Need help for correct translation of two words from English to Italian.
March 12, 2015 8:41 PM   Subscribe

What is the proper translation of the words balance and autonomy?

I am male with Calabrian heritage. I would like to get the words balance and autonomy tattooed on either side of my chest. What would be the proper translation of the words from English to Italian? From my limited grasp of the language I know there are gender specific translations and want to get this right. So far I see il bilancio or le armonia seems OK for balance. For autonomy la autonomia is the only word I get back from Google. So is there not a male specific word for autonomy? Please advise so I don't become a tattooed moron with the wrong translation permanently inked on my body. And yes have thought about this for years and am in no doubt that I want to be tattooed. I have no other tattoos FWIW. Also lastly, can I safely drop the il or la from the translation and the words will still make sense? Thank you. Nice to be back on AskMe!
posted by sjvilla79 to Writing & Language (14 answers total) 2 users marked this as a favorite
 
The English word balance has many meetings. Off the top of my head it's 1. A device for comparing masses 2. The result of an accounting calculation 3. A sense that allows one to tell where one's center of mass is and how it's moving 4. The ability to control the position and momentum of one's body 5. An aesthetic judgement that various elements of a work of art are integrated in such a way that no single element dominates.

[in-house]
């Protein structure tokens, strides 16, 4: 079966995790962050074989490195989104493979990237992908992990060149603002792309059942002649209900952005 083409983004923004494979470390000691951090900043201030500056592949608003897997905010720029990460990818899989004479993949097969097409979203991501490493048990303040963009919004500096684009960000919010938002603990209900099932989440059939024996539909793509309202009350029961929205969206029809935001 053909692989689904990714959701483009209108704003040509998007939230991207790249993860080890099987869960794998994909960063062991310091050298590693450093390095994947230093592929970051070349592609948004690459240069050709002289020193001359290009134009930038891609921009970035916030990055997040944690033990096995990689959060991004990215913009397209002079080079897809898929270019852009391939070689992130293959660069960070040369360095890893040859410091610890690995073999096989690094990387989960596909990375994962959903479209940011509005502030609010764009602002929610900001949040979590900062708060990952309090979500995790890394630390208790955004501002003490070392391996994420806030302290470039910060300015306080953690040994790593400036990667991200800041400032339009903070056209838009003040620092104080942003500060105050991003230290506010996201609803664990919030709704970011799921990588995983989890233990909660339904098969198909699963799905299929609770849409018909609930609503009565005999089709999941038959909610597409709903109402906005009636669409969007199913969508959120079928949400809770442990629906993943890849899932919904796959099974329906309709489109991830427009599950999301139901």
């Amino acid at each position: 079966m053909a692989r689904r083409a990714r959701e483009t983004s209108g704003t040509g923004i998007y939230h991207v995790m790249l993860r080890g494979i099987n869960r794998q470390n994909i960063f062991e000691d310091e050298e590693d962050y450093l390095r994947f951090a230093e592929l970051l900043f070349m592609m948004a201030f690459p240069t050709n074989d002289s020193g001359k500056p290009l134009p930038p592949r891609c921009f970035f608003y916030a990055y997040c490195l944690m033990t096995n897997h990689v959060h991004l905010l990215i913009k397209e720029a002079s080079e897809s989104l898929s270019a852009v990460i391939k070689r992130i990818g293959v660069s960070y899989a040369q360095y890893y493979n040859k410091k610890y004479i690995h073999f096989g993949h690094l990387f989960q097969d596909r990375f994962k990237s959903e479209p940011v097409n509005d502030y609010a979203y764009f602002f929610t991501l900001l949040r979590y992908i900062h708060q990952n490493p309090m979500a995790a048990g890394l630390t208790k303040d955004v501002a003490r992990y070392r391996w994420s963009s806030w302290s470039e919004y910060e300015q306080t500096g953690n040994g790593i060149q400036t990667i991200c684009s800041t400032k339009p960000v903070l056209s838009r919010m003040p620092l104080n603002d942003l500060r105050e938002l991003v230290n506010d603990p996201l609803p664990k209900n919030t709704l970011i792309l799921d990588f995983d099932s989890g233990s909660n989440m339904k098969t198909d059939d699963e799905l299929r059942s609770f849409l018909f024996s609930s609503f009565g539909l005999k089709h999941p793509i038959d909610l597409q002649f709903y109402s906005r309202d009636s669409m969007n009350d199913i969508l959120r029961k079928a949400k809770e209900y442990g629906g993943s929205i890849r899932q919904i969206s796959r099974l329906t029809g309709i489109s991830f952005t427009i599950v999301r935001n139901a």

Which meaning do you intend?
posted by mr_roboto at 8:55 PM on March 12, 2015 [1 favorite]


Also, it's not exactly correct to say that there are "gender specific translations". Italian nouns are gendered, which means that the forms of adjectives used with them depends on a property called "gender". But a female-gendered noun can be used to name a property or characteristic of a male individual.
posted by mr_roboto at 9:04 PM on March 12, 2015 [2 favorites]


I'm going to ask my Italian friends, but while we are in the topic, are you sure you want it in standard Italian and not in Calabrese dialect?
posted by feets at 9:21 PM on March 12, 2015


"Il balancio" is "balance" like an invoice or bank account.

"Le armonia" is not in any way proper Italian for "balance." ("Le" is a plural feminine article.) "L'armonia" would be "harmony."

"Autonomia" is probably right, but it's "l'autonomia" or just "autonomia." Balance is probably "equilibrio" or "l'equilibrio." You should wait for further answers to confirm or refute that.

Don't worry about genders in terms of whether they apply to you; as mr_roboto said, the gender of a noun has nothing to do with the gender of a person.
posted by jaguar at 9:35 PM on March 12, 2015


My Italian friend's translation jibes with jaguar's. She says you can get EQUILIBRIO and AUTONOMIA tattooed on your chest. She also says you don't need the articles "because those words have iconic value...it wouldn't be wrong but it would look weird."